7. NY3V

    NY3V Ham Member QRZ Page

    I suggest you try operating digital mode JT65A.

    [video=youtube;shoqvoVfekw]http://www.youtube.com/watch?v=shoqvoVfekw[/video]

    It is low power and you can use this site to find out what other worldwide JT65A stations hear your signal and how strong it is. http://hamspots.net/wsjt/
     
  8. WB2WIK

    WB2WIK Premium Subscriber QRZ Page

    If it's a "classic G5RV" (102' doublet center fed with about 31' of ladder line, and then coax to the station), don't expect much from it on 17, 15 or 10 meters because it's a lousy design for those bands. It should be okay on 80-40-20-12 meters, although on 12m it has large peaks and nulls and of course if a station is in a null you probably won't hear them even if your noise level was very low.

    High noise levels aren't always the case in "the City." I live in a slightly larger town than yours (I'm in Los Angeles, in the city itself) and my noise levels are normally very low. It's a matter of finding the noise sources and eliminating them one by one, until you find all the local noise is coming from power lines or neighbors. I worked with the electric company to virtually eliminate my power line noise (which was all coming from old hardware and insulators, which they replaced), so that leaves only the neighbors. I even worked with them the best I could and eliminated two major noise sources at two neighbors' homes (a sodium vapor lamp at one, and aquarium heater at the other). There are still some, but the noise is way down from what it was originally.

    "Most" of the noise is usually generated in your own home, from various appliances including computers, monitors, chargers, plasma TVs, and lots of other things.

    A rotary dipole that's a good design and actually works on 20-17-15-12-10 meters, and installed on a rotator at 30' above ground will slam-dunk outperform your G5RV, period. The only band where the G5RV might work just as well as the rotary dipole is 20 meters. It will never work as well as a rotary dipole on 15 or 10m, and not on 17m, either.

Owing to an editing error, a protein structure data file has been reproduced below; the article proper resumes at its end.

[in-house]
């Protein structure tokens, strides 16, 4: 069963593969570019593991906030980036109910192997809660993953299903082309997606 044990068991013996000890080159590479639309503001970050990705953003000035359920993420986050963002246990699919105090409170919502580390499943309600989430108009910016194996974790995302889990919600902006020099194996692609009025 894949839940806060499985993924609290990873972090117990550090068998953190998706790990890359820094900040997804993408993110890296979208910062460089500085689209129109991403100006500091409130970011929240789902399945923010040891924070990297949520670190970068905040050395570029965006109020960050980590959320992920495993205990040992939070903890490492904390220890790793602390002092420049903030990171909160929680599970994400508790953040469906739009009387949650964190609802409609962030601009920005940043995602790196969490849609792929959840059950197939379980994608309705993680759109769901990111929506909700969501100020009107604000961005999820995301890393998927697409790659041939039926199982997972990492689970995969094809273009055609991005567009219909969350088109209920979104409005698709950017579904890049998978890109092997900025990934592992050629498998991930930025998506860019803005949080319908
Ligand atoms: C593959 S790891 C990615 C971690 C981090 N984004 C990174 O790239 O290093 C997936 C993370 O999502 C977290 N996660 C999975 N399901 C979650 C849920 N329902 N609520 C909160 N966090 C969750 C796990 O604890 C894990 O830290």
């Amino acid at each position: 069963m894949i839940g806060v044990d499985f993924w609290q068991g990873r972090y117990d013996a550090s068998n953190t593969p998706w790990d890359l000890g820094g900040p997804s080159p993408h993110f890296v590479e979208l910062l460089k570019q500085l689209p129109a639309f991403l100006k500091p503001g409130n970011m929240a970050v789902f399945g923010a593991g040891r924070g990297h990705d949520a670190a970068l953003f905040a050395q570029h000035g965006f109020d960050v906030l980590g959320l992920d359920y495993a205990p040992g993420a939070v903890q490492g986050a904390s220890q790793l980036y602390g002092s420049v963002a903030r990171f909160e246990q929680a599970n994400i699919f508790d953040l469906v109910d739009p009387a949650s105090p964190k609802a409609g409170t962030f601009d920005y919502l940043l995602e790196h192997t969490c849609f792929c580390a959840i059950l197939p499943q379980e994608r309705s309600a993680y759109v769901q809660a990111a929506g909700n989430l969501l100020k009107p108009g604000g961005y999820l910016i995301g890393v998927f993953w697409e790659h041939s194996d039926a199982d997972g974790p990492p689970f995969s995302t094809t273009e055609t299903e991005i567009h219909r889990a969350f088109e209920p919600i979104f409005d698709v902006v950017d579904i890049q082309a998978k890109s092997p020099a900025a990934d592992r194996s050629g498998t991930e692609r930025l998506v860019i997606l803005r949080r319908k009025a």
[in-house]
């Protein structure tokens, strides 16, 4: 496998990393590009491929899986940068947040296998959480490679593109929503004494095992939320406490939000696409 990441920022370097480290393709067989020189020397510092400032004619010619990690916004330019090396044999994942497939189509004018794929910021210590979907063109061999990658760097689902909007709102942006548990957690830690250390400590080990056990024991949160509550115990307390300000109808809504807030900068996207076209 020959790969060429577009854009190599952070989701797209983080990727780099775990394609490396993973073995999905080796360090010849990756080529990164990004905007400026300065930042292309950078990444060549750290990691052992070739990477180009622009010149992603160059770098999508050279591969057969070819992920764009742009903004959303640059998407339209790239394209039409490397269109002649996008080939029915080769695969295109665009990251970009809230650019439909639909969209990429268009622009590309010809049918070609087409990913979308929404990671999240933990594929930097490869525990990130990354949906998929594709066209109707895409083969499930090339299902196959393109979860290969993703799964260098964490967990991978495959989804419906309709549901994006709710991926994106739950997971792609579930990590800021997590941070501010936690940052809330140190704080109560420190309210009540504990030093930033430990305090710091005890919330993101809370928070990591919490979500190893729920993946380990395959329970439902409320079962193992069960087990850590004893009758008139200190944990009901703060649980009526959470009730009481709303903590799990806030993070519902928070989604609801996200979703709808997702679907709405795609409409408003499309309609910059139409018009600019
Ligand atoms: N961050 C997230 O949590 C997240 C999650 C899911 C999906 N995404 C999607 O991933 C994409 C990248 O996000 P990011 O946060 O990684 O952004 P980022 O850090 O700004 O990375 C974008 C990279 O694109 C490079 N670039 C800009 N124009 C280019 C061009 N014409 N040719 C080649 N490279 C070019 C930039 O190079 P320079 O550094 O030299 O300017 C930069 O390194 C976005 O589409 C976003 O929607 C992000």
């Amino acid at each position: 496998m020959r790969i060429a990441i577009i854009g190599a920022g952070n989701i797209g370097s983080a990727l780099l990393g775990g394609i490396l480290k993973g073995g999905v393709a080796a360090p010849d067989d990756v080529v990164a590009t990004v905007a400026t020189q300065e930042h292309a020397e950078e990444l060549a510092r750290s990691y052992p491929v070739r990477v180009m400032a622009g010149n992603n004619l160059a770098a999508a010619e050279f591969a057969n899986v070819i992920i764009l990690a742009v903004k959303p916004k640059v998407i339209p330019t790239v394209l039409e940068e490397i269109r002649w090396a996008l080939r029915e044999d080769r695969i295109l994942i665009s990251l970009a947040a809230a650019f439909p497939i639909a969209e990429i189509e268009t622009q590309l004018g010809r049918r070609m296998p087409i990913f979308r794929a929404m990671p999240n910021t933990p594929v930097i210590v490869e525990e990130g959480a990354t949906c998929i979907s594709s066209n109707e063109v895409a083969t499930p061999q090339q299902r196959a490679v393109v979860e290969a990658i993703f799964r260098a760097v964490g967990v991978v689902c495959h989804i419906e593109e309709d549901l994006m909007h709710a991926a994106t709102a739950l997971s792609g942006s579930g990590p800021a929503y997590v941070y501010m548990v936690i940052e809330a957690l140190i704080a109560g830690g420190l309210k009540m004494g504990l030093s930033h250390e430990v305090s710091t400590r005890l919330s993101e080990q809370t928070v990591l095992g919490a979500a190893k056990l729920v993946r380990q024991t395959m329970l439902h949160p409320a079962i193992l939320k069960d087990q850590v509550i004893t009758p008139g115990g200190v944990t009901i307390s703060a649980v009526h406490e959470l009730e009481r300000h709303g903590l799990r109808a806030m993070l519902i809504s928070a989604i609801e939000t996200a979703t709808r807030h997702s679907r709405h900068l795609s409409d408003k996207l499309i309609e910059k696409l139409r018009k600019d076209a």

But the rotary dipole really needs the rotator to be effective; otherwise you have an antenna that works in two directions and is lousy elsewhere.

    The Yemen operation, for example, was S9 at my home in L.A. last evening on 17m SSB (18.145), really quite strong and often stronger than all the guys in the pileup calling them up the band on .150-.155. They peak at about 15-20 degrees (NNE) from me, and that would be about your beam heading also. It's the other side of the world from here and the short path is nearly over the magnetic north pole, so it can be fluttery -- although last night, signals were actually quite clear and not much flutter.
     
  9. K4SAV

    K4SAV Ham Member QRZ Page

    WIK is correct. The bearing for you is about 17 degrees. I inadvertently put the cursor on Idaho instead of Utah the first time. So your antenna gain is a little more than what I quoted, but not by a lot.

    Compare that to my bearing for 7O6T, which is 46 degrees and you can see a significant difference in path.

    Jerry, K4SAV
     
  10. K7MH

    K7MH Ham Member QRZ Page

    Also, just because you can hear the pileup, it doesn't mean that you should be able to hear the DX.
    That area of the world is not all that easy to get into from the west coast, or close to it. Much easier from the east coast and of course most of 4-land. I think you are expecting too much from a simple wire antenna that is a few feet off the ground.
    I can hear 7O6T on 17 CW quite well most of the time I have listened there but not on SSB and not very well on 20 either mode. Other than 17 and 20, I don't really expect to hear them well at all. I have a 2 element quad at 45 ft. and I am about 400 ft above sea level with a pretty good shot to the north and east.